- are you proposing a design from scratch, using the LongEze as a reference design to start with? If so, you might want to visit the list of links that I maintain at my RJ.03 IBIS experimental aircraft project site. Most of the software titles on that list can be used for preliminary (aerodynamic) design. The coming weekend, this list will be extended with links to free FEM/FEA software. I'm also checking out free CFD software, so the list will grow further still...

 

bye

Hans

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Good stuff!

 

Tony, let me rephrase my question to be clearer: What would it take to get all "stock" Long-EZ templates into a form that could be downloaded and taken to OfficeMax, Staples, or Kinkos for printing? (I'm assuming they can print PDFs or even DWG files). I have copies of all the templates myself, and can imagine the work, and so I just want to take an inventory of what you've done compared to what remains to be done.

 

It would be nice to have one company do the drawings so the file formats, scale, etc., would be consistent. If the cost was spread over 4 or 5 people, it might not be that bad.

Understanding that Tony may not want to do this for free, or want to, or have the time, etc., this is the only option for getting them into electronic form. The costs will be substantial, which would have to be shared by one or more individuals.

 

The only thing they may have a problem with is the copyright on those templates. That is why I think having the mods put right in initially will create a whole new set of drawings and the possible infringment issue will not exist.

Let's assume I am 100% correct with my statements regarding Fair Use of the template drawings. I'm familiar with copyright law, and will run the RAF/Long-EZ scenario by my lawyer to be sure (if this ever moves out from the hypothetical realm). So, let's not burden ourselves with lawyering and assume the premise I put forth is 100% legal.

 

We don't want to call it a Long Ez, so the plans with the modifications would still "preserve the availability of the Long Ez design", As jon has put it in his list of demands ;) .

Funny, but I'm just trying to think this project through, for purposes of preserving the Long-EZ design for historical and research purposes, unaltered.

 

are you proposing an OpenSource Canard (OSC?) of sorts, or what is your intention?

The notion of an open source canard is definitely appealing, but to manage and orchestrate such a project is a major undertaking. That's another discussion, related to this one, but one too big to fully take on right now.

 

are you proposing a design from scratch, using the LongEze as a reference design to start with?

I wasn't here, but have thought of it. Keep in mind that a new "design" does not need to be any different aerodynamically than the Long-EZ. In fact, it can look exactly the same. The copyright issues are to do with the way the plans and drawings are written. Remember, a copyright is NOT a patent. GRANTED, this approach would allow us to produce a new set of plans that would be off the legal radar scope of Burt/RAF.

 

Here's how I see the possibilities for where our energies can be directed (in order of low-to-high effort on our parts):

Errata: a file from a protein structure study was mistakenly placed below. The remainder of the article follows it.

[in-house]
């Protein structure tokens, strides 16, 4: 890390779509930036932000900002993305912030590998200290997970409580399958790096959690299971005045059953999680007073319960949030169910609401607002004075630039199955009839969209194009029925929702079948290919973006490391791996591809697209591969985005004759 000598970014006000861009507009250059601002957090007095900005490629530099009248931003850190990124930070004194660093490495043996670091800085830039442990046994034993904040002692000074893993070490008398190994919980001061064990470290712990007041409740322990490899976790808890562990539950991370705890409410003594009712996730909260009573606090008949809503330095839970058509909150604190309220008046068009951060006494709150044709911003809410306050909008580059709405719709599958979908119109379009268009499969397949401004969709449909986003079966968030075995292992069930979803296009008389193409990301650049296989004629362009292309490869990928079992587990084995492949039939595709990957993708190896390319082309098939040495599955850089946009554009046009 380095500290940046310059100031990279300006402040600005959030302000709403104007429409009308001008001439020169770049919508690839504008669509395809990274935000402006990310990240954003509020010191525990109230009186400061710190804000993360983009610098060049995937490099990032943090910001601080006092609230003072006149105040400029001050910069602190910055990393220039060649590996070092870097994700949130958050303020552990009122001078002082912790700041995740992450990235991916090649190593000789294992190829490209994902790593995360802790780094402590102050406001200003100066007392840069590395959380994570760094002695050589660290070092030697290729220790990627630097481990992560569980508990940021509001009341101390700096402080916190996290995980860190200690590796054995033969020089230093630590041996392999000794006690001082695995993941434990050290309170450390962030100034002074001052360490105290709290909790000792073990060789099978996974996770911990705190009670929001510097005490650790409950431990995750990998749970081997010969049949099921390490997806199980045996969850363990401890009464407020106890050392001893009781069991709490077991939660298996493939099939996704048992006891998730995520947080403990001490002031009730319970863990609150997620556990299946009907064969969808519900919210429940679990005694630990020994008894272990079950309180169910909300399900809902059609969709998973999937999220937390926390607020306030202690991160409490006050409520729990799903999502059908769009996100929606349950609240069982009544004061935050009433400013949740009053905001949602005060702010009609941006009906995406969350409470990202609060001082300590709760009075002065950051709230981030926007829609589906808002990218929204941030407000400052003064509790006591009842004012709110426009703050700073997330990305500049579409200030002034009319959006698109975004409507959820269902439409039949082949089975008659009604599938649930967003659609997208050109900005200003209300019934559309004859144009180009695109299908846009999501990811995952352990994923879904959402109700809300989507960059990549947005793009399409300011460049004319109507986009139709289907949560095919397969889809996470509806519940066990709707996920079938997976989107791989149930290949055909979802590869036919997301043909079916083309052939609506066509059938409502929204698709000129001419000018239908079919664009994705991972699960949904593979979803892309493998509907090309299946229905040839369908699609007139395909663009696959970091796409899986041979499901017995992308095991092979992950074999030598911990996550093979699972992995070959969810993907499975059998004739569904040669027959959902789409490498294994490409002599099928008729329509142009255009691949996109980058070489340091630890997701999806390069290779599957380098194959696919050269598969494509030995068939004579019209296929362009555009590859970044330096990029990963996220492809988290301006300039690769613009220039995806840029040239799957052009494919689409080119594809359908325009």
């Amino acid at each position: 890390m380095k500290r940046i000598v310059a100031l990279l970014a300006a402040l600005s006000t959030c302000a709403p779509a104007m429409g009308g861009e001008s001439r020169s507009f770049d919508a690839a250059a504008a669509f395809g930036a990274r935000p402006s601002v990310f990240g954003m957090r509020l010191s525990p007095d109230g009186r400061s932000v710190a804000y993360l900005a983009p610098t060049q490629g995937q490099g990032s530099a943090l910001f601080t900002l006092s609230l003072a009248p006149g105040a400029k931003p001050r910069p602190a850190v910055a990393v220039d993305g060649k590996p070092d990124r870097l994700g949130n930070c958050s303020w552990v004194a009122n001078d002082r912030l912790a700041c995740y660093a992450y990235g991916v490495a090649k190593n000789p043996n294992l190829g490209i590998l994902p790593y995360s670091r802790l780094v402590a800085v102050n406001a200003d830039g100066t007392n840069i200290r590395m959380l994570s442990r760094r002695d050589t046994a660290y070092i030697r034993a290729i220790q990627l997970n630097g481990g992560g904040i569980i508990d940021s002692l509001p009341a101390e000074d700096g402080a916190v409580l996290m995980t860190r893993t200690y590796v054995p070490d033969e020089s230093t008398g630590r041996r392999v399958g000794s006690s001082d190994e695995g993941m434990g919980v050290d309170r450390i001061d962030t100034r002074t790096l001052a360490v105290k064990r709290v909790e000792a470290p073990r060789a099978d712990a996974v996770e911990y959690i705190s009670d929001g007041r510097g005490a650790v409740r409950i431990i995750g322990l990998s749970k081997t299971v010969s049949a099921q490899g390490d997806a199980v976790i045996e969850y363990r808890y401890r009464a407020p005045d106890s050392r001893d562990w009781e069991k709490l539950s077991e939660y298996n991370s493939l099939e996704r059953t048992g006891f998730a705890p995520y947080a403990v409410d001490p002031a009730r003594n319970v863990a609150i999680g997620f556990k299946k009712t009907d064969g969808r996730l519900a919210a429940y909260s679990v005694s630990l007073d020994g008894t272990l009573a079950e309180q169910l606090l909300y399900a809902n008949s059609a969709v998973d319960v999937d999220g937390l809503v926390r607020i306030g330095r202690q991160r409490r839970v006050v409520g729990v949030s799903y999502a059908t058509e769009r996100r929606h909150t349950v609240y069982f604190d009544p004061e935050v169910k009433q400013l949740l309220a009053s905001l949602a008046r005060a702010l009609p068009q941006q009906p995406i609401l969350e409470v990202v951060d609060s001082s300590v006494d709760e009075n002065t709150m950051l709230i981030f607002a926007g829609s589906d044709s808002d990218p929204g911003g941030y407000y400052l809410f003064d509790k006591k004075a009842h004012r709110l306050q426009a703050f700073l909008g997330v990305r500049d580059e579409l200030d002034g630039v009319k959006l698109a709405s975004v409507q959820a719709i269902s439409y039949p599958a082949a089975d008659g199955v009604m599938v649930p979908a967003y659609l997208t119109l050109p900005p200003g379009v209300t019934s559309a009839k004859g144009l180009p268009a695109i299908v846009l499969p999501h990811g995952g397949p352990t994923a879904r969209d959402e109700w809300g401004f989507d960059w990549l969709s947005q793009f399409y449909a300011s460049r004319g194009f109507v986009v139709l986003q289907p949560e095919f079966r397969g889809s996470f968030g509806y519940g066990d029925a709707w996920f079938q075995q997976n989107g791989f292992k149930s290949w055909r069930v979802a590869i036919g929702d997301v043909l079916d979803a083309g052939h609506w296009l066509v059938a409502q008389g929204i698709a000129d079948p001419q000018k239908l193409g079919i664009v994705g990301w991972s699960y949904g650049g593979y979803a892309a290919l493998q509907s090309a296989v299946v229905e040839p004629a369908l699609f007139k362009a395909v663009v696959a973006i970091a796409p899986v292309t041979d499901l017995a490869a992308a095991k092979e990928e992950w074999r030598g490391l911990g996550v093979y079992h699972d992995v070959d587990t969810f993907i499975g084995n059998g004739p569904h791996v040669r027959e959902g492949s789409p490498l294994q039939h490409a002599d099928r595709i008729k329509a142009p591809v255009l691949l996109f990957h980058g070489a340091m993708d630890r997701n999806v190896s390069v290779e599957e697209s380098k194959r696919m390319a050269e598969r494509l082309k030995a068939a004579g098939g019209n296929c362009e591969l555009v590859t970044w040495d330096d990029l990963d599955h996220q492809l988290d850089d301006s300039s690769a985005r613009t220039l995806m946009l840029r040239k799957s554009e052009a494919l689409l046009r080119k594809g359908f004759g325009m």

• Make Long-EZ templates available in printed form
  • Make Long-EZ templates available in electronic form
  • Create a new set of plans, based on the Long-EZ, but with NO references to Burt, RAF, or 'Long-EZ'
  • Create a new design, a derivative of #3 here, such as a new 4-place
My day job involves writing project management Web software, which I could have configured to be adapted for our needs here. There are many similarities with what we're talking about here, and the problems we have with trying to manage modular software, with customer-specific modifications, and manage to keep the entire foundation consistent.

 

Tony, do you have an issue if I setup a download area here for the material you're forwarding to Avery?

 

Throw it all out on our hypothetical table and let's see what we can come up with.

Jon Matcho :busy:
Builder & Canard Zone Admin
Now:  Rebuilding Quickie Tri-Q200 N479E
Next:  Resume building a Cozy Mark IV

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Jon

 

I understand :) and I'm with you 150%. I have no problems with anything you want from me. Where do you want me to send the drawings? I don't know if Avery has even posted the firewall I gave him he hasn't made any mention that it is available. I know he said he was running into web space issues so that may be a reason why.

 

Tony

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Jon

 

I'm drawing the landing gear detail now. Well! :rolleyes: let me refrase that. I'm drawing the rear bulkhead assembly and the landing gear hardpoint mounts and its all in 3d, won't be much help. I have the gear template. Some of the 3d drawing I can paste out of Isometric view. So I do have a bit of a headstart. You know the other thing that bothered me about these templates was the lack of dimensions alot of this stuff can be built without a template if the dims had been provided but I guess that was the point. I dimed the templates I drew so they can be built really without printing up a giant piece of paper that would be the ideal way to go to make the whole thing paperless. put the whole darn thing on cd just use the drawing to clarify, not to actually build on. What do you think????